I began attending the Houston Ballet in 1992 with my friend and co-worker Irene Duke. Daughter Alexandra joined us somewhere along the line, then Irene got busy and dropped out of our season ticket group. Alex and I attended together for many years, but eventually she too found it hard to fit into her schedule. For a while I bought two tickets and invited one of my friends to join me so I wouldn't be alone. I really tried to get Michael interested, but he resisted.

Occasionally, when there was a fabulous ballet, I could get him to attend with me and we developed an accord about attending performances. Each season, we go through the schedule and select four of the contemporary, mixed program type performances to attend on a mini-subscription. Michael doesn't care for the story ballets and, over 18 years, I have seen most of them more than once, so I can take them or leave them. But the contemporary programs, which often feature new work, give you three different experiences in one evening. They are often cutting-edge in terms of costuming and stylization, and they are frequently set to music no one associates with ballet, such as Moby or The Kronos Quartet.

So, for the last couple of years, Michael and I have enjoyed our four performances per season of the Houston Ballet, making a date of it on Saturday night instead of attending on Sunday afternoons like I used to. This year's contemporary performances have been outstanding. In addition, we attended the performance of Les Grands Ballets Canadiens de Montréal as well as the Jubilee of Dance, an annual, one-evening extravaganza featuring the best of everything from the Houston Ballet.

We picked Marie for this year's tickets because it was a world premiere. Welch's new works showcased in the contemporary performances have been excellent and we wanted to see what he would do with this story. The run-up hype for the show referenced the recent movie about Marie Antoinette, but we hadn't seen that, so we really had no other concept of Marie Antoinette than the "let them eat bread" stuff that always portrayed her as an uncaring, unenlightened snob.

The Saturday morning Chronicle review of the opening night performance gave us our first clue that the story would take a different tack and portray the queen in a sympathetic way. We arrived early enough to attend the regular pre-show dance talk, which Nancy Wozny, an old friend of mine, gave. Nancy had as her guest one of the costuming department's top people. They discussed the intricacies of crafting this ballet and demonstrated the lengths Welch and his team went to to get all the details just right by displaying a huge book of notes and sketches just for the character of Marie. Nancy also informed us about some of the little known history of Marie Antoinette. Reading the performance notes in the program put the icing on the cake. By the time the curtain rose, I had already been convinced that everything I knew about Marie Antoinette was biased and libelous.

Moments into the performance, I no longer cared about any of that. I became totally engrossed in the story unfolding before my eyes - and my ears, for that matter. The use of Shostakovich to score the dance was perfect. The music lacked the signals that the "made-for-ballet" compositions include to elicit knee-jerk reactions from the audience. Shostakovich's music blended subtly with the dance, partnered it rather than leading it.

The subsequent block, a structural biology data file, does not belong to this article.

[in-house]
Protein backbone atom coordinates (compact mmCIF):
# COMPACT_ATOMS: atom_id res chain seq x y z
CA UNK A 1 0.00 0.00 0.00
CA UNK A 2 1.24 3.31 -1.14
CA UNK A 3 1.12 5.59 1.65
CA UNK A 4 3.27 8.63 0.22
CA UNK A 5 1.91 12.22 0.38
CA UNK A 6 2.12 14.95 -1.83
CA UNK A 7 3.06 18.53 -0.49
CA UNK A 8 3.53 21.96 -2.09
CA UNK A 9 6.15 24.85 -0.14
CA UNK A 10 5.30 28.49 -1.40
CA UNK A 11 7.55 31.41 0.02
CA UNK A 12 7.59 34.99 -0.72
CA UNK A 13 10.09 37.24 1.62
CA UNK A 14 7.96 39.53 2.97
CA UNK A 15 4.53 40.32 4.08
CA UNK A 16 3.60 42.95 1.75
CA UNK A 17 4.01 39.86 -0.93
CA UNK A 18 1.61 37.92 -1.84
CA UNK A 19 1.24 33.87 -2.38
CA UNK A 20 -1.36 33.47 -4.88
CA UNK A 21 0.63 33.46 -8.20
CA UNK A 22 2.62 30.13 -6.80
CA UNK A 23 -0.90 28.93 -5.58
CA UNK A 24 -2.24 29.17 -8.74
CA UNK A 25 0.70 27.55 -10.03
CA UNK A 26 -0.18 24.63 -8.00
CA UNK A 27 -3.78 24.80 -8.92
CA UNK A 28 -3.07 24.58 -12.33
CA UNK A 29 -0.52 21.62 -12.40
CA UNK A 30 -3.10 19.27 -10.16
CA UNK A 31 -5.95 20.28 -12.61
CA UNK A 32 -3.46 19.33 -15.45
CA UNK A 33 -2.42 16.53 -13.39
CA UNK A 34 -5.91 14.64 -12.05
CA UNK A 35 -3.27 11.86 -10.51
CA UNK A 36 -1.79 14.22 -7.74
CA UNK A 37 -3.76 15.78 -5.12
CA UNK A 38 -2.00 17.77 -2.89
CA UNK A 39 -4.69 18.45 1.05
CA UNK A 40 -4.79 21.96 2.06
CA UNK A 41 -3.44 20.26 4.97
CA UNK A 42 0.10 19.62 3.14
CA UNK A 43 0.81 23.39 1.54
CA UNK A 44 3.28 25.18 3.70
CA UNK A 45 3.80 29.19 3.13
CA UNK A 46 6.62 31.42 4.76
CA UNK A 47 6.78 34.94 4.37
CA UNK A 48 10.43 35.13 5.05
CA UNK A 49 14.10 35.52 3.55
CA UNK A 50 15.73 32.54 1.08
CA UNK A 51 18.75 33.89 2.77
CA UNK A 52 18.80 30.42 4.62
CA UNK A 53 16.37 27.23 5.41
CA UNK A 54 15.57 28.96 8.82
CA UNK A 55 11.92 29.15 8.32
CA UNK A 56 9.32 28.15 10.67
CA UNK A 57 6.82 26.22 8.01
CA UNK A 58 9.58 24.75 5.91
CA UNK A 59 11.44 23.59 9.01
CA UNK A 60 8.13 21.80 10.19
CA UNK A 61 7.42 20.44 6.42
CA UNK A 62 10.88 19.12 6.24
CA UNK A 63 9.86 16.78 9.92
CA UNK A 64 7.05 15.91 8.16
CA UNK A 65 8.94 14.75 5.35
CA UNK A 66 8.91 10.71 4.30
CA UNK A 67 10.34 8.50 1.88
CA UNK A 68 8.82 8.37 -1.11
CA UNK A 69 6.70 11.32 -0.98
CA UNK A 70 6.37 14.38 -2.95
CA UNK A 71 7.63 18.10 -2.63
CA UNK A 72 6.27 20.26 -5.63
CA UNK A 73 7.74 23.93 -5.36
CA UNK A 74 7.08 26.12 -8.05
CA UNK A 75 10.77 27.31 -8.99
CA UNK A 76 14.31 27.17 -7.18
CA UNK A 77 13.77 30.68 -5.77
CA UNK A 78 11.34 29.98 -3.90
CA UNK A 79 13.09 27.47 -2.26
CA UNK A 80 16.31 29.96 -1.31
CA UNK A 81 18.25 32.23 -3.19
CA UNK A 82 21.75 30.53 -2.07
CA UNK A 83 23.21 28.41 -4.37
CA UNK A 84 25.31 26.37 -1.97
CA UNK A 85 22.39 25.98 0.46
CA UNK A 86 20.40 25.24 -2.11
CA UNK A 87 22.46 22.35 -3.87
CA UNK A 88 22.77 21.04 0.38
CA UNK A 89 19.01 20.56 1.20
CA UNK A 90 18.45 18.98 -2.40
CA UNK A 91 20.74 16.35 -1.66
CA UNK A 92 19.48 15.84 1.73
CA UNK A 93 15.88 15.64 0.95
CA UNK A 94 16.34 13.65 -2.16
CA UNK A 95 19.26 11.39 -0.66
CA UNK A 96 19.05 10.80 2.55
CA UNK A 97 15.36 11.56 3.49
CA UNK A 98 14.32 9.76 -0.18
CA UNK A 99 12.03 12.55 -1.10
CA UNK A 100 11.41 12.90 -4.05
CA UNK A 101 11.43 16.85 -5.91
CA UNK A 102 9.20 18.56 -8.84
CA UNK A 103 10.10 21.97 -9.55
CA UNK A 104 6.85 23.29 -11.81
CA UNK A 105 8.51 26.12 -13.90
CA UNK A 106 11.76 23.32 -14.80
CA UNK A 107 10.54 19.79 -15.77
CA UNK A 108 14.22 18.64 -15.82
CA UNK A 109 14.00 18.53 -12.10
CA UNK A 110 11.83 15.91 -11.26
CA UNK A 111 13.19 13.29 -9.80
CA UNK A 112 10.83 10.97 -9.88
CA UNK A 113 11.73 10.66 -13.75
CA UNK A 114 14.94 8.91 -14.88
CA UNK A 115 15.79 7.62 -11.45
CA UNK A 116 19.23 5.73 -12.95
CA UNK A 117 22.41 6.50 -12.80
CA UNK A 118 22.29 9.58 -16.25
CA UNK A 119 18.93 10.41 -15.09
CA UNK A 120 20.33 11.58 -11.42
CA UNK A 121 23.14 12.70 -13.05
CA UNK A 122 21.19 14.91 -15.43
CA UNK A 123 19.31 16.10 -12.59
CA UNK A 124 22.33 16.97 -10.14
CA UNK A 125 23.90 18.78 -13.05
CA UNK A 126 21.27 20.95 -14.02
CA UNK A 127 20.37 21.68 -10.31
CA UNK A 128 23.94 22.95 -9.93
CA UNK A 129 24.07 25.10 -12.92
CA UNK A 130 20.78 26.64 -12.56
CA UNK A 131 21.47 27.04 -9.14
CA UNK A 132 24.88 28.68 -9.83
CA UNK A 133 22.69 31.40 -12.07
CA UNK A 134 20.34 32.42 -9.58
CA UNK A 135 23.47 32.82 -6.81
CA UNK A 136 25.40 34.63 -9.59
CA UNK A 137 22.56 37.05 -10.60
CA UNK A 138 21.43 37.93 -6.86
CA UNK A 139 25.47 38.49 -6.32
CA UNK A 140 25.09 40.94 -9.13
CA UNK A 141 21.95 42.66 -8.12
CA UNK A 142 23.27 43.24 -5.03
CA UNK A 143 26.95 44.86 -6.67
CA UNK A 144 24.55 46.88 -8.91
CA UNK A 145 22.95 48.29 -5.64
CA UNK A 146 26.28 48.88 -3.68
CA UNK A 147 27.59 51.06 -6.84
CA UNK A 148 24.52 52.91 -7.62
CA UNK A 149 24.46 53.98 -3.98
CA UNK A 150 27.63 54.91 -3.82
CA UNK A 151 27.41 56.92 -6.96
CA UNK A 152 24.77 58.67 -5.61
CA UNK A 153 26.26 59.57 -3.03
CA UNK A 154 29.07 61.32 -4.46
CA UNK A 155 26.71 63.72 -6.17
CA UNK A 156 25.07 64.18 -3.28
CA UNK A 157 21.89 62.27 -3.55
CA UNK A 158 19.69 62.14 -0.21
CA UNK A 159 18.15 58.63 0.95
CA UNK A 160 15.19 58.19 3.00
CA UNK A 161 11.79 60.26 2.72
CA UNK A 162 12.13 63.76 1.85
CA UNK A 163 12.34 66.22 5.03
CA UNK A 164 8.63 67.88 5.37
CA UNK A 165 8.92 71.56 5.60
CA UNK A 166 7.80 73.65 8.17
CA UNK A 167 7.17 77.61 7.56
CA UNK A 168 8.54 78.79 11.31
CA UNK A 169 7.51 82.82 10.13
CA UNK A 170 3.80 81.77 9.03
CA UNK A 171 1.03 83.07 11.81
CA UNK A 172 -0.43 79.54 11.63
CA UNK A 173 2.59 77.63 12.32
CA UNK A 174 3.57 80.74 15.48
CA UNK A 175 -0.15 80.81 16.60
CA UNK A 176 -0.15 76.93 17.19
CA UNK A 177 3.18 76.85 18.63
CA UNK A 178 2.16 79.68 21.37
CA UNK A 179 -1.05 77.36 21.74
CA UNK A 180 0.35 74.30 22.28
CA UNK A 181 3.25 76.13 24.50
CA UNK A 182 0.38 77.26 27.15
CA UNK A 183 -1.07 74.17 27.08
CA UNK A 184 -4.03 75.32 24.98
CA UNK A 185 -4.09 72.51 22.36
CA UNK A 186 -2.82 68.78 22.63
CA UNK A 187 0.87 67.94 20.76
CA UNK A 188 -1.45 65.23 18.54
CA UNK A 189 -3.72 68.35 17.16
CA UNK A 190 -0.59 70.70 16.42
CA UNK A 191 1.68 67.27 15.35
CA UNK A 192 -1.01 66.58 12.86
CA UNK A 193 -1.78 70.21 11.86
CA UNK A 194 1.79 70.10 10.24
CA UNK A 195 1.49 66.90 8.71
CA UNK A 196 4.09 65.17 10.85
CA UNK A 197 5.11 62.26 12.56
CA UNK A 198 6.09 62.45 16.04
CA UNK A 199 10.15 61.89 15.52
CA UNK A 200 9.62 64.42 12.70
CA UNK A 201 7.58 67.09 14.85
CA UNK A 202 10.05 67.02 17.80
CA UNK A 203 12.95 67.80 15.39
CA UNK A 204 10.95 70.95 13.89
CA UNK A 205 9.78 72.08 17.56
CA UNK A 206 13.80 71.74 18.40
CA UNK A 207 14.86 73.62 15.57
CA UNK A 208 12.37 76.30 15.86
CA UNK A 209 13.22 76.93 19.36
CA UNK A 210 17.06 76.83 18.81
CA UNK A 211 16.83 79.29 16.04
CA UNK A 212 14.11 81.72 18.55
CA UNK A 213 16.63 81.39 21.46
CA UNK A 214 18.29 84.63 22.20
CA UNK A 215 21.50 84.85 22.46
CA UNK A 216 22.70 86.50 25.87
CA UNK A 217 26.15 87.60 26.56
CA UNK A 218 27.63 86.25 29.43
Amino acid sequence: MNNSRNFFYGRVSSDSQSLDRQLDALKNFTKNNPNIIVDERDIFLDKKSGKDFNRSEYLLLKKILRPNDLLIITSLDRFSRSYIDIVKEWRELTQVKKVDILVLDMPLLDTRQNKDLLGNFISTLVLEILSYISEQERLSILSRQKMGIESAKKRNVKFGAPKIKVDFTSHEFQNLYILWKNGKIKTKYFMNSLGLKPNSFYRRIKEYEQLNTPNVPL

And the dance itself - simply exquisite. From the confusion of two sheltered youths who had not a clue how to consummate their marriage to the raucous excesses of a libertine court to the terror of the revolution and the pathos of the royal family's deaths, the choreography could not have matched more perfectly. We had the privilege of seeing Melody Herrera dance the lead role. She performed with an understated command of the role, capturing and reflecting back to the audience the myriad qualities that made up this complex girl/woman. We saw her as a joyful child Marie; as an overwhelmed and frightened maiden Marie; as a madcap libertine Marie, and as a womanly Marie with a lover. We saw her terror, then her fortitude, when the revolution swept her family into danger and prison. But most of all, we saw HER with compassion and sorrow.

I have never attended a ballet that left me weeping until I went to Marie. I have been awed, as in the pas de deux in Don Quixote. I have been baffled and put off, as by the ballet Cruel Garden about Frederico Lorca. I have laughed at the antics in Coppelia and marveled at the staging in Cleopatra. But Marie simply reduced me to tears and I couldn't stop leaking them for quite a long time after the curtain closed. I went to the Green Room to congratulate Ms. Herrera and barely got the words out without losing it again.

Why did this ballet affect me so much? I think that the combination of choreography and music, plus the authentic and heartfelt performance of Melody Herrera, put this ballet over the top into a world-class category. I imagine it will be performed over and over as the years go by because it is just that good. And I will be pleased to be one of those who saw it during it's debut run.

If you like dance, then you must go see this ballet now. I suspectshows are going to sell out as word gets around - if they haven't already. So don't dawdle, balletophiles. Buy your tickets now. Buy the best seats you an afford and if they aren't up close and personal, bring your opera glasses along. There are subtleties in this ballet that you won't want to miss!


P.S. My next blog will be about the First International Convocation of Unitarian Universalist Woman and Progressive Woman of Faith.